The public can request any FBI files that may exist pertaining to deceased individuals. An FBI memo relating Rosen arrived last November in response to one of about 50 freedom of information requests on prominent figures in recent Jewish history submitted by JTA almost two years ago. Most of JTA’s requests are still pending.
The FBI memo does not indicate how long the use of Jews of Jesus lasted, and there is no evidence that it was widespread across the movement or that it lasted beyond the early 1970s.
For decades, the activists of the Soviet Jewry movement mobilized peaceful demonstrations, which included small daily vigils as well as large-scale marches and rallies, to support Jewish political prisoners in Soviet jails and the hundreds of thousands of Jews facing antisemitism and restrictions on their ability to emigrate from the country. In the United States, the movement targeted the three institutions representing the Soviet Union: an embassy in Washington, D.C., a consulate in San Francisco and a UN mission office in New York. Under pressure from the movement, Soviet authorities made concessions that freed political prisoners and allowed many Jews to leave.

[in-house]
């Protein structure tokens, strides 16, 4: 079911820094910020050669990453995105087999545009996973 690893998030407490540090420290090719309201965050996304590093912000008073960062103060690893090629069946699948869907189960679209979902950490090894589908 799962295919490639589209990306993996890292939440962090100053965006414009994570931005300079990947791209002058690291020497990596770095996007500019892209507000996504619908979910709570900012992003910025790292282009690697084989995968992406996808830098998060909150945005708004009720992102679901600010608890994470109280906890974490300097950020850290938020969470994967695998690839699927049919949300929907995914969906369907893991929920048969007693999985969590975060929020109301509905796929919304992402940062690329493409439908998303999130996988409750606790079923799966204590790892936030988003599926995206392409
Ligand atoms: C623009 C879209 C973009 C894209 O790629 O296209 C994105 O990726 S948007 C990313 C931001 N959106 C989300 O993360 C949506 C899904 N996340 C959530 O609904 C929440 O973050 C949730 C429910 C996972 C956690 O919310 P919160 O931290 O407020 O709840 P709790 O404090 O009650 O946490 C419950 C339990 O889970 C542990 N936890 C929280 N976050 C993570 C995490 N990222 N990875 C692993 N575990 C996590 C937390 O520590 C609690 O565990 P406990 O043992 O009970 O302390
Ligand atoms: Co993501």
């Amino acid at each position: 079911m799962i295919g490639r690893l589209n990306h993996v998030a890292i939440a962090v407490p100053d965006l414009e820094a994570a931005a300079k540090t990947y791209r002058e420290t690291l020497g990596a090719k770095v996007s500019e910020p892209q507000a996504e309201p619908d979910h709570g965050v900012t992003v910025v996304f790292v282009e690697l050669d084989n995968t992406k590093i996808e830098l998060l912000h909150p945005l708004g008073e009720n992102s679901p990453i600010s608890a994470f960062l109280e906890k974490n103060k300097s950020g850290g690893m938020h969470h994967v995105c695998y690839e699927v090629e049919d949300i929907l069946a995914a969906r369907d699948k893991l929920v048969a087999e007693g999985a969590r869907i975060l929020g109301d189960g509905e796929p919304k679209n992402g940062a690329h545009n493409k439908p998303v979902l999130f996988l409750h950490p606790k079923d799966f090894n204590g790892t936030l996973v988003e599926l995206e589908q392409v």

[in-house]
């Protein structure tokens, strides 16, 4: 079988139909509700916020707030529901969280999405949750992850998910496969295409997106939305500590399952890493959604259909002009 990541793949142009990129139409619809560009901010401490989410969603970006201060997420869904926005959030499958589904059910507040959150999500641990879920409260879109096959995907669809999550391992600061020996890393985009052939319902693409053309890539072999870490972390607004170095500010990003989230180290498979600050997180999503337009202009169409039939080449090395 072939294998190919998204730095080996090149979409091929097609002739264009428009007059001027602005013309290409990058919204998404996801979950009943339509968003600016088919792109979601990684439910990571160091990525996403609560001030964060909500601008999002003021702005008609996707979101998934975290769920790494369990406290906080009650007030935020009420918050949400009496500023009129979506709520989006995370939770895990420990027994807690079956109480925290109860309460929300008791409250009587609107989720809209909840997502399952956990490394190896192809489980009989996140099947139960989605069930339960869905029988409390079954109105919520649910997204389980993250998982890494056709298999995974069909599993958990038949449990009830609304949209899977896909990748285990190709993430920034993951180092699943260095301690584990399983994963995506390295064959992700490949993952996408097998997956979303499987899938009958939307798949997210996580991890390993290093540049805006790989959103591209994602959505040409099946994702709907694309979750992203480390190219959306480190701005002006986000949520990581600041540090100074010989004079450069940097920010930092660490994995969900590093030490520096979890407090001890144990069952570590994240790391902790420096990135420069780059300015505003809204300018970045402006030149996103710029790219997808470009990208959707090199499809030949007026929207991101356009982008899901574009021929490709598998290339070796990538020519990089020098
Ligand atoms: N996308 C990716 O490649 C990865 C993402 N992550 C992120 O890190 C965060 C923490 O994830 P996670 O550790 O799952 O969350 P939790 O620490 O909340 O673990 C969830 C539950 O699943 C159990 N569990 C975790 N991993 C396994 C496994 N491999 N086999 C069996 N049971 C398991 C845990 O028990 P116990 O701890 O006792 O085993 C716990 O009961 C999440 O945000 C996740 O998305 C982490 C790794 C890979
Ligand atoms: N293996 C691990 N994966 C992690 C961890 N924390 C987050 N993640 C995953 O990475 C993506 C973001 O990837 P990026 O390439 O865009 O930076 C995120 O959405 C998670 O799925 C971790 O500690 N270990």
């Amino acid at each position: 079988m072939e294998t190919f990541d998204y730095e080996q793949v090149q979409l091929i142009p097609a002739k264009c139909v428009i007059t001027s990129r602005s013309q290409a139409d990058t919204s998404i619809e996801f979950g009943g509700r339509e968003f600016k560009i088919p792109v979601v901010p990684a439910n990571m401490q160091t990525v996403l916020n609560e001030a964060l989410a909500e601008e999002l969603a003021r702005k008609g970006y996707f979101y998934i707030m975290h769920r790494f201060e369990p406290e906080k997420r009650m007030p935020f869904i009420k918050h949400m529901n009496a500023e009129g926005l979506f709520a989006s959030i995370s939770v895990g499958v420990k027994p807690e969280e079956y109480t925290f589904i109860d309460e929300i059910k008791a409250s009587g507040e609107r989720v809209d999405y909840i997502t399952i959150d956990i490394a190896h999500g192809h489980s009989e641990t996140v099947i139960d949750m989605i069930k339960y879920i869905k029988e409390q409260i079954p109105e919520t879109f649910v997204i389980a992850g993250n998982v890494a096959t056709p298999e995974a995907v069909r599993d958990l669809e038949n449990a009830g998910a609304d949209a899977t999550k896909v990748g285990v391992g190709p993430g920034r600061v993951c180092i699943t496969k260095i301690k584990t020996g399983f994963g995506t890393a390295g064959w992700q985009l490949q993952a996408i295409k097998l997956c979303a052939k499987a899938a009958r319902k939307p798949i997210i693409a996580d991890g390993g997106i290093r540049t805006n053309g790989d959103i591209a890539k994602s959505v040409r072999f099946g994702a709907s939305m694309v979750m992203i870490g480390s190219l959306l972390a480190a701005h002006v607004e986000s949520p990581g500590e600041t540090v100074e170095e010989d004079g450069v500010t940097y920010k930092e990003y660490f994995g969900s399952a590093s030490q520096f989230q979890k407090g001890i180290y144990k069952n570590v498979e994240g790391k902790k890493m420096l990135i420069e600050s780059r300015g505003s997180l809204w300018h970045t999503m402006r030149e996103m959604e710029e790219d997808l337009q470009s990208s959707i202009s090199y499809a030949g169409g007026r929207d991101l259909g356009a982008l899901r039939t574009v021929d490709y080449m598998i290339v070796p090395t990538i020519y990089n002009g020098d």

Dated May 24, 1973, and written by an FBI informant whose name was redacted by staff at the U.S. National Archive, the memo focuses on Brooks, who was the Northern California director of the American Jewish Congress for about 30 years starting in 1967.
“[Brooks] has heavily utilized the services of the young Jews in the Jews for Jesus group,” the informant wrote. “[He] has used these services to turn out people in his Soviet Jewry demonstrations.”